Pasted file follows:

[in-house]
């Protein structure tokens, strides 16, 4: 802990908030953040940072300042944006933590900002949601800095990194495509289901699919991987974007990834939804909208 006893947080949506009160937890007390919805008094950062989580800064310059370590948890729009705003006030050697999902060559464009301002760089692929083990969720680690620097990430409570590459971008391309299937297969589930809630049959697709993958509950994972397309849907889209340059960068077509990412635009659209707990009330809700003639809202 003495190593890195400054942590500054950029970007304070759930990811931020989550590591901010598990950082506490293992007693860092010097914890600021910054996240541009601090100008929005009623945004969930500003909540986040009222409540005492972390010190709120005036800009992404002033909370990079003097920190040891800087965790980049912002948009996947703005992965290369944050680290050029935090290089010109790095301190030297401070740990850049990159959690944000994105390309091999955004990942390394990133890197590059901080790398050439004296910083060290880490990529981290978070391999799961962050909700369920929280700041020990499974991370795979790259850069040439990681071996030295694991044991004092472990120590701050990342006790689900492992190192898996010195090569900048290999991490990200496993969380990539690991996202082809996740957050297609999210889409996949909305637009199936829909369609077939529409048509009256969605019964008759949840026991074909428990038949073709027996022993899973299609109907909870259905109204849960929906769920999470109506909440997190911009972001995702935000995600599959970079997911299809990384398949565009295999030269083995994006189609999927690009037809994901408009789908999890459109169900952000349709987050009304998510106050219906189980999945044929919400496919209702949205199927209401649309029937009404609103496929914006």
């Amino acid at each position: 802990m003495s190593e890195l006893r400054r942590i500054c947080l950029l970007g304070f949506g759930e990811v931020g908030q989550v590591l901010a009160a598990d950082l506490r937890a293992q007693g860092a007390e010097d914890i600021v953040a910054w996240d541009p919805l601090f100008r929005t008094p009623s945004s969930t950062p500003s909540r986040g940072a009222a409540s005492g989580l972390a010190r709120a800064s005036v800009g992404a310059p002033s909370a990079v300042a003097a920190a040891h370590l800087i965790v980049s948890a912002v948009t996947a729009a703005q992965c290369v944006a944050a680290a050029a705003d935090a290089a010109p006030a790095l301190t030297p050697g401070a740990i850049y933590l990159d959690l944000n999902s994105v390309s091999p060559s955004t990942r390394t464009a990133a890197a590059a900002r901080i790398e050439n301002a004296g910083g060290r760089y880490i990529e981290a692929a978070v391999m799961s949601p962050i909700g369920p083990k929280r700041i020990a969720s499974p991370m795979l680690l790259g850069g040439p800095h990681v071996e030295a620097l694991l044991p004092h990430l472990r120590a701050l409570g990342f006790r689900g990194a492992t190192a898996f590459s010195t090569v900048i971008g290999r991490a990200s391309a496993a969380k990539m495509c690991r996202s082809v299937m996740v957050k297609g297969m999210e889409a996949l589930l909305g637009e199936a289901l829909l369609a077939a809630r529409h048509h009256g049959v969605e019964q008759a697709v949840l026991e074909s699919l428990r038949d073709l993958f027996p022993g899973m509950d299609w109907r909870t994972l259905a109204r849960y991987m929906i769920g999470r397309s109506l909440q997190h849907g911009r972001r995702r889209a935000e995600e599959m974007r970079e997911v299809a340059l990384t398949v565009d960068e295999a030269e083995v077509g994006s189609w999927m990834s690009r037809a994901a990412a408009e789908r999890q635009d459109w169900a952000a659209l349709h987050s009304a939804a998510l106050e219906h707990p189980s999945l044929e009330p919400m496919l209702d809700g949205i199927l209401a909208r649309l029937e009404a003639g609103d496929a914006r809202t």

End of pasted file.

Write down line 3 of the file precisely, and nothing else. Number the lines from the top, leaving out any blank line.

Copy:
């Amino acid at each position: 802990m003495s190593e890195l006893r400054r942590i500054c947080l950029l970007g304070f949506g759930e990811v931020g908030q989550v590591l901010a009160a598990d950082l506490r937890a293992q007693g860092a007390e010097d914890i600021v953040a910054w996240d541009p919805l601090f100008r929005t008094p009623s945004s969930t950062p500003s909540r986040g940072a009222a409540s005492g989580l972390a010190r709120a800064s005036v800009g992404a310059p002033s909370a990079v300042a003097a920190a040891h370590l800087i965790v980049s948890a912002v948009t996947a729009a703005q992965c290369v944006a944050a680290a050029a705003d935090a290089a010109p006030a790095l301190t030297p050697g401070a740990i850049y933590l990159d959690l944000n999902s994105v390309s091999p060559s955004t990942r390394t464009a990133a890197a590059a900002r901080i790398e050439n301002a004296g910083g060290r760089y880490i990529e981290a692929a978070v391999m799961s949601p962050i909700g369920p083990k929280r700041i020990a969720s499974p991370m795979l680690l790259g850069g040439p800095h990681v071996e030295a620097l694991l044991p004092h990430l472990r120590a701050l409570g990342f006790r689900g990194a492992t190192a898996f590459s010195t090569v900048i971008g290999r991490a990200s391309a496993a969380k990539m495509c690991r996202s082809v299937m996740v957050k297609g297969m999210e889409a996949l589930l909305g637009e199936a289901l829909l369609a077939a809630r529409h048509h009256g049959v969605e019964q008759a697709v949840l026991e074909s699919l428990r038949d073709l993958f027996p022993g899973m509950d299609w109907r909870t994972l259905a109204r849960y991987m929906i769920g999470r397309s109506l909440q997190h849907g911009r972001r995702r889209a935000e995600e599959m974007r970079e997911v299809a340059l990384t398949v565009d960068e295999a030269e083995v077509g994006s189609w999927m990834s690009r037809a994901a990412a408009e789908r999890q635009d459109w169900a952000a659209l349709h987050s009304a939804a998510l106050e219906h707990p189980s999945l044929e009330p919400m496919l209702d809700g949205i199927l209401a909208r649309l029937e009404a003639g609103d496929a914006r809202t």